captain touched his
arm and asked the way.
far, not at all
group stood in
front of him by the side of their wolf-like ponies. He drew back into
his mind: 'After all, we did sit
two and two, like friends.'
to the left at the crossroads, then across the fields as far as
made a sign that
he did not understand.
will lose their way and make a fuss; then they will come back to the
and eat the meat. I will go with them as far as the cross-roads.'
down the road,
passed the clump of pine-trees which came out in a point beside the
and went along the valley on the slippery stones. A large block of ice
lay across the brook, shaped like a silver
it as with golden crescents. The snow creaked under the soldiers' feet.
Yakób walked beside them on his sandals, like a silent ghost.
straight on as
far as the cross,' he said, pointing to a dark object with a long
'I can't see anything,' said the captain. He accompanied them as far as
the cross, by the side of which stood a little shrine; the wan saint
wearing a crown of icicles.
point the village
could be seen across the fields. Yakób discovered that the chain
of lights which he had observed earlier in the evening, had come down
the mountains, for it now seemed to be close to the village.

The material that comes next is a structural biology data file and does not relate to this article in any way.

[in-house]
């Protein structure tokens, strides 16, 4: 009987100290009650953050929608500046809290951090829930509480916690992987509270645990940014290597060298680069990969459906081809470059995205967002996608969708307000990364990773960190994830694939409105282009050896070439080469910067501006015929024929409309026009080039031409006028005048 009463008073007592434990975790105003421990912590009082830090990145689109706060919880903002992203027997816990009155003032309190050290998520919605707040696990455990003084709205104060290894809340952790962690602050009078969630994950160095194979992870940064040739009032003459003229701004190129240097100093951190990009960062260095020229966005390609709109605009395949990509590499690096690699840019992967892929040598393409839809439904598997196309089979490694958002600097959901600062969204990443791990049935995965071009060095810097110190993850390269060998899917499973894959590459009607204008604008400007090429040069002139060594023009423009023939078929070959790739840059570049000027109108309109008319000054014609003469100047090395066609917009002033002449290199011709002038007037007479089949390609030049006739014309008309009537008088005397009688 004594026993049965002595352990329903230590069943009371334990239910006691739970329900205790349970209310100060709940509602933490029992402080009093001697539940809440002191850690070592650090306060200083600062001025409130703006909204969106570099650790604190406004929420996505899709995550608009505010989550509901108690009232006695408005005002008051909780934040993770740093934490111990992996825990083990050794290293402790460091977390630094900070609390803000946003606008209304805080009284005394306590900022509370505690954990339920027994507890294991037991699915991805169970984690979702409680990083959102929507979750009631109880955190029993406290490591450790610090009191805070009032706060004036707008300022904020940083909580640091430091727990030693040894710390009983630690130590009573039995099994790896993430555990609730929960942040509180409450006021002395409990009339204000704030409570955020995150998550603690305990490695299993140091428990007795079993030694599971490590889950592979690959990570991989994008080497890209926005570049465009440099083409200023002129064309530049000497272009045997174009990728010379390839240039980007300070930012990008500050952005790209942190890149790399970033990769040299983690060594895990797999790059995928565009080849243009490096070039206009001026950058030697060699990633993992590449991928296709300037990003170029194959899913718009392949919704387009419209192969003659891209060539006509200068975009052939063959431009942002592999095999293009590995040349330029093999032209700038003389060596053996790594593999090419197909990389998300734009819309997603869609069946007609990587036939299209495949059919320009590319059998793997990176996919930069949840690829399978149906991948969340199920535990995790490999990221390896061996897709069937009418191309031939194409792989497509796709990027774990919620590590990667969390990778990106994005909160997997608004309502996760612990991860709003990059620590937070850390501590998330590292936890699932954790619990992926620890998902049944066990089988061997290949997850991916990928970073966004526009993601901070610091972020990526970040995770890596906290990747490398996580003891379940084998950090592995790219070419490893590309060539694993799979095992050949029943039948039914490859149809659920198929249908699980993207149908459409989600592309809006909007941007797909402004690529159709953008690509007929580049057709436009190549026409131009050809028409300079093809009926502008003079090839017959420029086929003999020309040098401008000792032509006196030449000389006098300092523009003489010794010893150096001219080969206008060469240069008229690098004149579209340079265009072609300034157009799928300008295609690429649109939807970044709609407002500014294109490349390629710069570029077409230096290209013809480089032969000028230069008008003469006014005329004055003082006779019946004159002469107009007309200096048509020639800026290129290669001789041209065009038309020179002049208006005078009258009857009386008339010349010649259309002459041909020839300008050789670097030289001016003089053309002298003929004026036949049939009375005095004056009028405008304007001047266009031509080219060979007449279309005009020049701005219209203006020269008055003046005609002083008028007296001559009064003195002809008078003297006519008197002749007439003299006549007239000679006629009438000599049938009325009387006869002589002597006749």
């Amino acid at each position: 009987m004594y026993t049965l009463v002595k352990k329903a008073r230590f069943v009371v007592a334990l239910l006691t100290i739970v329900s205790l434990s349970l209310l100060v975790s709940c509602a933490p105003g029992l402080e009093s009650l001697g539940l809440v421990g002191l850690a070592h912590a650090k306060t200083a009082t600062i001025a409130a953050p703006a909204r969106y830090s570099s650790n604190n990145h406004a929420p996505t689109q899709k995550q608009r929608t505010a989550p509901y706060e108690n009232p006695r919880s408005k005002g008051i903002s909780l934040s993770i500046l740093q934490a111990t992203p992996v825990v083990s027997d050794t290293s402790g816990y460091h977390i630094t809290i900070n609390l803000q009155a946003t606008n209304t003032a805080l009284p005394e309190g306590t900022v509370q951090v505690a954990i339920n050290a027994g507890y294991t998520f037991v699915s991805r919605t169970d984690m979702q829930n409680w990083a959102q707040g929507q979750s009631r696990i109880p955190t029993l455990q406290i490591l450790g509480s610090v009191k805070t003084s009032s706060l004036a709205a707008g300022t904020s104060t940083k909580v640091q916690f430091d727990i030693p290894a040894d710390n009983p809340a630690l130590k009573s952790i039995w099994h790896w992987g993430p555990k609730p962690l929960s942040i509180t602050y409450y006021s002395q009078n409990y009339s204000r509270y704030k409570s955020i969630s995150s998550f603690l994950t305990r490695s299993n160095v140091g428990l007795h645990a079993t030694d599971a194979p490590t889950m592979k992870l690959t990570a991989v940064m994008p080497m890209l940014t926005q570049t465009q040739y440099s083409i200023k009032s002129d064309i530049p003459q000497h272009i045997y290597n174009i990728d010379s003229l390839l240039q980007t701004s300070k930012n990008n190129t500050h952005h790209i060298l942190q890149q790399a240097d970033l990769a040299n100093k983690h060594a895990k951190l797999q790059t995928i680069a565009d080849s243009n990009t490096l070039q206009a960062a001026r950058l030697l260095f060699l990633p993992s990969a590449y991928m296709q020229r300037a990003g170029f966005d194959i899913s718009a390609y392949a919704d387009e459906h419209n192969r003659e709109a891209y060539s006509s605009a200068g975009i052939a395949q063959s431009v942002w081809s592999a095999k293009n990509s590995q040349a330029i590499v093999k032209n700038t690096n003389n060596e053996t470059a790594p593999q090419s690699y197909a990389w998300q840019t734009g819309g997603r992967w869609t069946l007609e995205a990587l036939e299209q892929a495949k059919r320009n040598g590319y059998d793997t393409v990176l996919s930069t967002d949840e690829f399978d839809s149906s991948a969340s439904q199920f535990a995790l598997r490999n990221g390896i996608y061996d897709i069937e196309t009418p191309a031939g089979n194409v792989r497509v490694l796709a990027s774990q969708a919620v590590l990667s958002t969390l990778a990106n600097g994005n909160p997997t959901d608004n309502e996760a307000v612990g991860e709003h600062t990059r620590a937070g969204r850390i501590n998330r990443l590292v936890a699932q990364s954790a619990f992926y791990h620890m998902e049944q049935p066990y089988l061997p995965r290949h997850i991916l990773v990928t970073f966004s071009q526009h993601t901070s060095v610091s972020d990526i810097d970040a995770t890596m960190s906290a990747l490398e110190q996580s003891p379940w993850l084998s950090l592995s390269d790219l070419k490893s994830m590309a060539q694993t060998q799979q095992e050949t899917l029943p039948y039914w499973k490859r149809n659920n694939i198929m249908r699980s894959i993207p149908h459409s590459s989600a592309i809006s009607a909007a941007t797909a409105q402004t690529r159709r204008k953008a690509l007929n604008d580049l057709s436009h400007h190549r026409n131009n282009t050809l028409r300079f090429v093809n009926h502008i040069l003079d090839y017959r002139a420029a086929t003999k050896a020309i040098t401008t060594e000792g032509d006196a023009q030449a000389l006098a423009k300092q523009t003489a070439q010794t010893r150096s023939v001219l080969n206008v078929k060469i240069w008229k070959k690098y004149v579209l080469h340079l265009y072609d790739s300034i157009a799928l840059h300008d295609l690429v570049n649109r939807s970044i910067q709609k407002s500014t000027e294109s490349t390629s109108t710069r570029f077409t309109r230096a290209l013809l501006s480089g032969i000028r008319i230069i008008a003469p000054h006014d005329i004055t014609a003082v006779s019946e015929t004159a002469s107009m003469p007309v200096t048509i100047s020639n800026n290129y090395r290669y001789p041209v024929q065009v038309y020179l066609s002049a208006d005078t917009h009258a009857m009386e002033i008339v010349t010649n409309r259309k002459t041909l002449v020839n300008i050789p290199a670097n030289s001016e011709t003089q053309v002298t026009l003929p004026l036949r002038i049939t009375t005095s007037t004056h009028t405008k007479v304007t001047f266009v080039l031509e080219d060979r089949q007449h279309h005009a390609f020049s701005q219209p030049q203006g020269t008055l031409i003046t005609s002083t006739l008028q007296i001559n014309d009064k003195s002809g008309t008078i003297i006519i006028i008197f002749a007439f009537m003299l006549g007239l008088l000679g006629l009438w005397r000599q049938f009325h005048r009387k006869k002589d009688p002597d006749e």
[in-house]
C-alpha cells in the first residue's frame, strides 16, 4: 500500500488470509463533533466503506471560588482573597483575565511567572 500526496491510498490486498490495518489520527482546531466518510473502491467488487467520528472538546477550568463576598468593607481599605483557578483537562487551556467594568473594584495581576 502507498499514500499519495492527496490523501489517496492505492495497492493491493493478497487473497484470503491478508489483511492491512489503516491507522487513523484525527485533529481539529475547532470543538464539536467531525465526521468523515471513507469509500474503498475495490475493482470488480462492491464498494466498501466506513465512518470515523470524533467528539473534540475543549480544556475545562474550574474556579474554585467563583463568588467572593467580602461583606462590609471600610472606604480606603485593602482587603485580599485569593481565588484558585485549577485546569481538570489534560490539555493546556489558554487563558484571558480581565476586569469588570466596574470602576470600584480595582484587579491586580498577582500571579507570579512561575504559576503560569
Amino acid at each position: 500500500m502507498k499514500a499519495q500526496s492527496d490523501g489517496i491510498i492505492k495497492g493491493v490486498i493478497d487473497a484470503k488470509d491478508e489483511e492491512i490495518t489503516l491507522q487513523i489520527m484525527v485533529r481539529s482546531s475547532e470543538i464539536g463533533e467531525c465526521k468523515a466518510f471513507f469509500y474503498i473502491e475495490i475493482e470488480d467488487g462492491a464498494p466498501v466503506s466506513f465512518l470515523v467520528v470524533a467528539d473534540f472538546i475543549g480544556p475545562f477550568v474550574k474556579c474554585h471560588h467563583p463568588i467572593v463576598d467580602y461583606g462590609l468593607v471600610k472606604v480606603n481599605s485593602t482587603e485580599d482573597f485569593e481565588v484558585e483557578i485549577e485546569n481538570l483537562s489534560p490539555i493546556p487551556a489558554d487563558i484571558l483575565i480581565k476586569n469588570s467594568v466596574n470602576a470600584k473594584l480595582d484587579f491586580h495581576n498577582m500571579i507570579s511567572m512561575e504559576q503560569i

reigned in the sleeping
world, every step could be heard.
silence filled Yakób's
heart with a wild fear; he turned round with a feeling of helplessness
and looked back at his cottage. Probably the fire was now going out; a
red glow appeared and disappeared on the
cross the road
lay through low-lying ground, and was crossed by another road which led
abruptly downwards into fields. Yakob hesitated.
old man, come on,'
they called to him, and walked on without waiting for his answer. The
dug their heels into the rugged ice of the road, and tumbled about in
directions. They had left
at the cross-roads.
Each one kept a close hold on his gun, so that there should be no
They were whispering to each other; it sounded as if a congregation
murmuring their prayers. Yakób led
mentally he held
fast to every bush, every lump of ice, saying to himself at every step
that now he was going to leave them, they could not miss the road now.
But he was afraid.
they had become taciturn as they pushed onwards, stumbling, breathing
'As far as
and then no more!'
of the drink was
passing off. He rubbed his eyes, drew his rags across his chest. 'What
was he doing, leading these people about on this night?'
the field-road crossed theirs; the soldiers in front and behind threw
down. It was as if the ground had swallowed them.
horse was standing
in the middle of the road, with extended nostrils. Its black mane,
with hoar-frost, was tossed about its head; the saddle-bags, which were
fur-lined, swung in the breeze; large
from its leg to the ground.
cursed the captain.
looked meekly at
them, and stretched its head forward submissively. Yakób was
for the creature; perhaps one could do something for it. He stood still
beside it, and again pointed out the road.
done enough, I shan't
go any further!' He scratched his head and smiled, thinking that this
a good opportunity for escape.